low tunnel

low tunnel

Although I would like to not have any plastic in my garden, most years I use a low tunnel made from plastic hoops covered with greenhouse plastic to protect collards, kale, and chard over the winter.  At 2 1/2′ tall it allows more space for the greens than the cold frame.  I can usually harvest once a week, skipping a week in the coldest times.  Here in zone 7, I’ve found that I don’t have to close the ends, although I keep a piece of plastic handy to put over the ends if it really gets cold. This structure protects the plants and doesn’t need as much attention as a cold frame.  I transplant the winter greens in early September, but they don’t need to be covered until late October or early November.  You want the rodents in your garden to find cozy homes elsewhere before you put the cover on.  You can use regular construction plastic for the cover.  It’s best to make sure it’s 6 mil thick.  There are clips made especially for attaching the plastic to the hoops and I recommend them.  I only need them for the ends.

greens for winter harvest

greens for winter harvest

My low tunnels have a ridge pole along the top, attached with a screw at each hoop.  The hoops are no more than 4′ apart.  I use 8′ lengths of plastic pipe to cover a 4′ wide bed.  The ends of these hoops fit into pieces of larger diameter pipe.  This larger size pipe is cut to 2′ lengths and is put one foot into the ground with the other end sticking up for the hoops to fit into.   I put screw eyes (going through both pipes) on alternate hoops along each side to slide the nylon cord through that I use over the plastic to hold it to the hoops.  With this method I don’t need to use any weights, rocks, boards, etc. to hold the plastic down and it is easy to raise it up for harvesting or for venting.  To the screw eye on each end, I attach a bungie cord that the nylon cord is tied to.  This provides tension to hold things tight.  In the summer, shade cloth can be exchanged for the plastic.

collards in mini-greenhouse

collards in mini-greenhouse

These low tunnels are nice, but in the spring the winds can be pretty strong.  When the sides are raised for venting, the winds can be harsh and I thought that being able to keep the sides closed and opening the top to the rain would be nice.  Of course, that sounds like the cold frame, but I wanted a taller structure.  I have used 2′ tall mini-greenhouses that I made from chicken tractors that were no longer useful in the field.  I installed vents in them that open at 70 degrees and close at 40 degrees.  They are the same kind of vents that you can use in the crawl space of your house.  In the home building stores you would probably find them near the cement blocks.  For a 4’x8′ mini-greenhouse I made two 2’x8′ lids hinged together.  I could just fold one over the other to vent or remove the whole thing and lean it against the mini-greenhouse.  When the lid was on it was held to the structure with hooks and eyes.  I enjoyed using that to harvest winter greens out of.  It had fence wire under the plastic covering, so that I could take the plastic off and the wire would still protect the plants from rabbits.  The mini-greenhouse has a lot of advantages.  Leaning into it to harvest greens was no problem, however it was inconvenient to plant seed seeds or do close weeding. Rather than the 8′ long lids, a series of 2’x4′ lids would be better, hinging 2 panels together and folding one on top of the other for venting. When they are removed they can be stacked to take up less space.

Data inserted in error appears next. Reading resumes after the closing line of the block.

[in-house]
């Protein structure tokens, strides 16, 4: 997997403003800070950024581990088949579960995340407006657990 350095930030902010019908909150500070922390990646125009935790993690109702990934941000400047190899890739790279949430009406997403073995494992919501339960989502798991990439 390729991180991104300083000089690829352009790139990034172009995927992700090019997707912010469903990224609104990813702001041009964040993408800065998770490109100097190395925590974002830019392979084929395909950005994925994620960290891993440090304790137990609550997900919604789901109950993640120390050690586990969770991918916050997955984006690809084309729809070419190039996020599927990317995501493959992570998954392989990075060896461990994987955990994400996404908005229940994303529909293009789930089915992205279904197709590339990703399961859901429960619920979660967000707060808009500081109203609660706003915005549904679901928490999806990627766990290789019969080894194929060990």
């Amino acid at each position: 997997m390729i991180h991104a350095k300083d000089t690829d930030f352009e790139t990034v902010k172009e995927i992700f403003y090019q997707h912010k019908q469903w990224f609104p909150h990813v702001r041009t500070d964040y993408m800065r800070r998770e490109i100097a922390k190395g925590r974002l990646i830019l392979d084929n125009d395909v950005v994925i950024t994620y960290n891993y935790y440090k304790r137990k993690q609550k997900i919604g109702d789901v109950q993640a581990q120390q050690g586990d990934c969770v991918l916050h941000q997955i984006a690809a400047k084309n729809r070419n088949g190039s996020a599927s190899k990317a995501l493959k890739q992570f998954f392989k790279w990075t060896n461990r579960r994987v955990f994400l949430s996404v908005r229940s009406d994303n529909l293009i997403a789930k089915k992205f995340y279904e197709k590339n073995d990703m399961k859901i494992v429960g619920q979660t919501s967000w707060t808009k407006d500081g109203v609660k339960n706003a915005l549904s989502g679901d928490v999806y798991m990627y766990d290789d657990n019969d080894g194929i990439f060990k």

When it comes to season extension you need to think through exactly what you want to do.  The 12-Month Gardener by Jeff Ashton has a lot of good ideas for cold frames.   Consider carefully the plants you put in them.  Although these structures provide some protection, you will be growing cold hardy, not tender crops throughout the winter.  Four Season Harvest can help with crop choices and timing. Territorial Seed Company pays particular attention to crops for winter harvest.  They even put out a winter catalog in July.  There are many ways to extend your gardening season.  I hope you make use of some of them so that you can eat from your garden all year.